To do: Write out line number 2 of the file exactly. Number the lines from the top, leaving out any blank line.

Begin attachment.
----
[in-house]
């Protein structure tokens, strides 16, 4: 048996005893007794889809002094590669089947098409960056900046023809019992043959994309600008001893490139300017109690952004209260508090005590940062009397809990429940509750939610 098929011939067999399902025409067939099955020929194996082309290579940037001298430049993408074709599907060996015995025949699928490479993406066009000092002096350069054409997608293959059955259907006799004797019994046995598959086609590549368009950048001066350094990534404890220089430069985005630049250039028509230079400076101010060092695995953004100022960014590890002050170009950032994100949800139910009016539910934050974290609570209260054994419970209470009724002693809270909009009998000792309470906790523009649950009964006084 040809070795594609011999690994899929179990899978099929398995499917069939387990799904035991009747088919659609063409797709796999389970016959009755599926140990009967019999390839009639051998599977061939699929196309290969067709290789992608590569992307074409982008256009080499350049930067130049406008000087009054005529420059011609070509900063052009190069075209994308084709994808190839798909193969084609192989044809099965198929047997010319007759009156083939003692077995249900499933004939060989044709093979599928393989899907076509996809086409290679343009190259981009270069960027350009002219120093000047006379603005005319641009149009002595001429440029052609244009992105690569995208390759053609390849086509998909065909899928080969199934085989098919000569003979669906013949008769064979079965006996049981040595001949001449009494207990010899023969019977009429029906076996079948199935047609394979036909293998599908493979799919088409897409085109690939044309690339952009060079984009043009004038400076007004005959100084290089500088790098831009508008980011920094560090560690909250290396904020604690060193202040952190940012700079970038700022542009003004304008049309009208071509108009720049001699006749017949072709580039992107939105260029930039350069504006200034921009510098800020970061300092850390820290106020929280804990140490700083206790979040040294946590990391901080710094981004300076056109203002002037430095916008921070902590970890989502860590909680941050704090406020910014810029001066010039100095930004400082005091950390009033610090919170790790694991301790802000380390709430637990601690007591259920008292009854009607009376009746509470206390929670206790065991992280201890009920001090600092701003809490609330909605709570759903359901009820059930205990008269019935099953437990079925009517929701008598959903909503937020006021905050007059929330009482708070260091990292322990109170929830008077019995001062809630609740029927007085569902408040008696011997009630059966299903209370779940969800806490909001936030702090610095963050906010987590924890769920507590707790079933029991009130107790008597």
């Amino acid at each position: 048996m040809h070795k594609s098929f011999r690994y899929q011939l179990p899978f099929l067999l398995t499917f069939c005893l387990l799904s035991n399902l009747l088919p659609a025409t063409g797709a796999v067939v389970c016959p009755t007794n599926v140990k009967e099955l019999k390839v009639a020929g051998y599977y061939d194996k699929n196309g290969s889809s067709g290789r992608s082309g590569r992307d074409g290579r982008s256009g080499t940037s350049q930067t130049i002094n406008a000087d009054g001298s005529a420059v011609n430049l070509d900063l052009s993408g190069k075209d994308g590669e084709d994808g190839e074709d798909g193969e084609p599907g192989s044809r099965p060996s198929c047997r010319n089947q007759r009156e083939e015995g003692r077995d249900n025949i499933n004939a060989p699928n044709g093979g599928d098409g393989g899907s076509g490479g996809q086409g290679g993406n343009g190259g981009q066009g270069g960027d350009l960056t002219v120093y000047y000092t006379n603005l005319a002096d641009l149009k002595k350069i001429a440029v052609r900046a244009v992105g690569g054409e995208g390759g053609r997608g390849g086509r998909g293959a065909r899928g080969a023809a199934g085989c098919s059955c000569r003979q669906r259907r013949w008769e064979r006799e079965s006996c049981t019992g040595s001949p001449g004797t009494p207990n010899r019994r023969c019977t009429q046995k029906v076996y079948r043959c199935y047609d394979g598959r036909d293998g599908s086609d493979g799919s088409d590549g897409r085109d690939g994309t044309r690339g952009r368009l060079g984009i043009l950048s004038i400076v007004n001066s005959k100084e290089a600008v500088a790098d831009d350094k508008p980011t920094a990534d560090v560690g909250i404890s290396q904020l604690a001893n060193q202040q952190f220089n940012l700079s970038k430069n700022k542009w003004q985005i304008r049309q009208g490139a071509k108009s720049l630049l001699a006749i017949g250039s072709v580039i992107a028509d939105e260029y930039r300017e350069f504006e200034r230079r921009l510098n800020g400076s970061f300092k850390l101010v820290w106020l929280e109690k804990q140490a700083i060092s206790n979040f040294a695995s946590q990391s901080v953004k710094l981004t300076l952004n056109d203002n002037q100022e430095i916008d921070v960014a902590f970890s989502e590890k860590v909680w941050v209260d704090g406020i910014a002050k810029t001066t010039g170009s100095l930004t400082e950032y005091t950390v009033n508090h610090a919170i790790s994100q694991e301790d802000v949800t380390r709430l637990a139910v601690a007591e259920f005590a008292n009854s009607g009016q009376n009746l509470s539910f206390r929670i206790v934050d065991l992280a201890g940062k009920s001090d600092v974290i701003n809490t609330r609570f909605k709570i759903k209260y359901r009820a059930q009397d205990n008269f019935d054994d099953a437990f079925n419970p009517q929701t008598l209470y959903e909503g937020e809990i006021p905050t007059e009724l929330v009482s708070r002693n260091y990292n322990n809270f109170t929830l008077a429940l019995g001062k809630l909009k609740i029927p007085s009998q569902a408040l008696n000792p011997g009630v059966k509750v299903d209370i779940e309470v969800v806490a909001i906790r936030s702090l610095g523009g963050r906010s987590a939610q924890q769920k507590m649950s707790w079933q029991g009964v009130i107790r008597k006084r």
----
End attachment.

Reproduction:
């Protein structure tokens, strides 16, 4: 048996005893007794889809002094590669089947098409960056900046023809019992043959994309600008001893490139300017109690952004209260508090005590940062009397809990429940509750939610 098929011939067999399902025409067939099955020929194996082309290579940037001298430049993408074709599907060996015995025949699928490479993406066009000092002096350069054409997608293959059955259907006799004797019994046995598959086609590549368009950048001066350094990534404890220089430069985005630049250039028509230079400076101010060092695995953004100022960014590890002050170009950032994100949800139910009016539910934050974290609570209260054994419970209470009724002693809270909009009998000792309470906790523009649950009964006084 040809070795594609011999690994899929179990899978099929398995499917069939387990799904035991009747088919659609063409797709796999389970016959009755599926140990009967019999390839009639051998599977061939699929196309290969067709290789992608590569992307074409982008256009080499350049930067130049406008000087009054005529420059011609070509900063052009190069075209994308084709994808190839798909193969084609192989044809099965198929047997010319007759009156083939003692077995249900499933004939060989044709093979599928393989899907076509996809086409290679343009190259981009270069960027350009002219120093000047006379603005005319641009149009002595001429440029052609244009992105690569995208390759053609390849086509998909065909899928080969199934085989098919000569003979669906013949008769064979079965006996049981040595001949001449009494207990010899023969019977009429029906076996079948199935047609394979036909293998599908493979799919088409897409085109690939044309690339952009060079984009043009004038400076007004005959100084290089500088790098831009508008980011920094560090560690909250290396904020604690060193202040952190940012700079970038700022542009003004304008049309009208071509108009720049001699006749017949072709580039992107939105260029930039350069504006200034921009510098800020970061300092850390820290106020929280804990140490700083206790979040040294946590990391901080710094981004300076056109203002002037430095916008921070902590970890989502860590909680941050704090406020910014810029001066010039100095930004400082005091950390009033610090919170790790694991301790802000380390709430637990601690007591259920008292009854009607009376009746509470206390929670206790065991992280201890009920001090600092701003809490609330909605709570759903359901009820059930205990008269019935099953437990079925009517929701008598959903909503937020006021905050007059929330009482708070260091990292322990109170929830008077019995001062809630609740029927007085569902408040008696011997009630059966299903209370779940969800806490909001936030702090610095963050906010987590924890769920507590707790079933029991009130107790008597």